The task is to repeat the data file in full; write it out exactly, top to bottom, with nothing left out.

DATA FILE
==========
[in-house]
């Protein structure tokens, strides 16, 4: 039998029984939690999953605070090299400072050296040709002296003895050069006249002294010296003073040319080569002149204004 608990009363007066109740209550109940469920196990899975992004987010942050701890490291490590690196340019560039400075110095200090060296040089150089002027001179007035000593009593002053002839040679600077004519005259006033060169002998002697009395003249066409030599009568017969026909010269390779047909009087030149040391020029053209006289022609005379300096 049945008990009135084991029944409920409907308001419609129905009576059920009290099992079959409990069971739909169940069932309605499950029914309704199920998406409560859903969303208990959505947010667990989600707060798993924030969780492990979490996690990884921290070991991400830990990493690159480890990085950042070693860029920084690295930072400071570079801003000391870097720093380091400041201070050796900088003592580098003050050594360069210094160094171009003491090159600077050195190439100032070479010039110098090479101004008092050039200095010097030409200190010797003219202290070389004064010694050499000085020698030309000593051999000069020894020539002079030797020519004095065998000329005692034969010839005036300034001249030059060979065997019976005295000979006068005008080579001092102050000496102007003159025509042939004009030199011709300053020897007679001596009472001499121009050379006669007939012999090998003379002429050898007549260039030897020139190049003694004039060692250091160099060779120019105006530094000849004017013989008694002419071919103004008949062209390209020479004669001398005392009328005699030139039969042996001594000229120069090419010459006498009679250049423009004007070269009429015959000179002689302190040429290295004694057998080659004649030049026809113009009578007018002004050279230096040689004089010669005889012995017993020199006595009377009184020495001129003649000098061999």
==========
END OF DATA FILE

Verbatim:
[in-house]
């Protein structure tokens, strides 16, 4: 039998029984939690999953605070090299400072050296040709002296003895050069006249002294010296003073040319080569002149204004 608990009363007066109740209550109940469920196990899975992004987010942050701890490291490590690196340019560039400075110095200090060296040089150089002027001179007035000593009593002053002839040679600077004519005259006033060169002998002697009395003249066409030599009568017969026909010269390779047909009087030149040391020029053209006289022609005379300096 049945008990009135084991029944409920409907308001419609129905009576059920009290099992079959409990069971739909169940069932309605499950029914309704199920998406409560859903969303208990959505947010667990989600707060798993924030969780492990979490996690990884921290070991991400830990990493690159480890990085950042070693860029920084690295930072400071570079801003000391870097720093380091400041201070050796900088003592580098003050050594360069210094160094171009003491090159600077050195190439100032070479010039110098090479101004008092050039200095010097030409200190010797003219202290070389004064010694050499000085020698030309000593051999000069020894020539002079030797020519004095065998000329005692034969010839005036300034001249030059060979065997019976005295000979006068005008080579001092102050000496102007003159025509042939004009030199011709300053020897007679001596009472001499121009050379006669007939012999090998003379002429050898007549260039030897020139190049003694004039060692250091160099060779120019105006530094000849004017013989008694002419071919103004008949062209390209020479004669001398005392009328005699030139039969042996001594000229120069090419010459006498009679250049423009004007070269009429015959000179002689302190040429290295004694057998080659004649030049026809113009009578007018002004050279230096040689004089010669005889012995017993020199006595009377009184020495001129003649000098061999």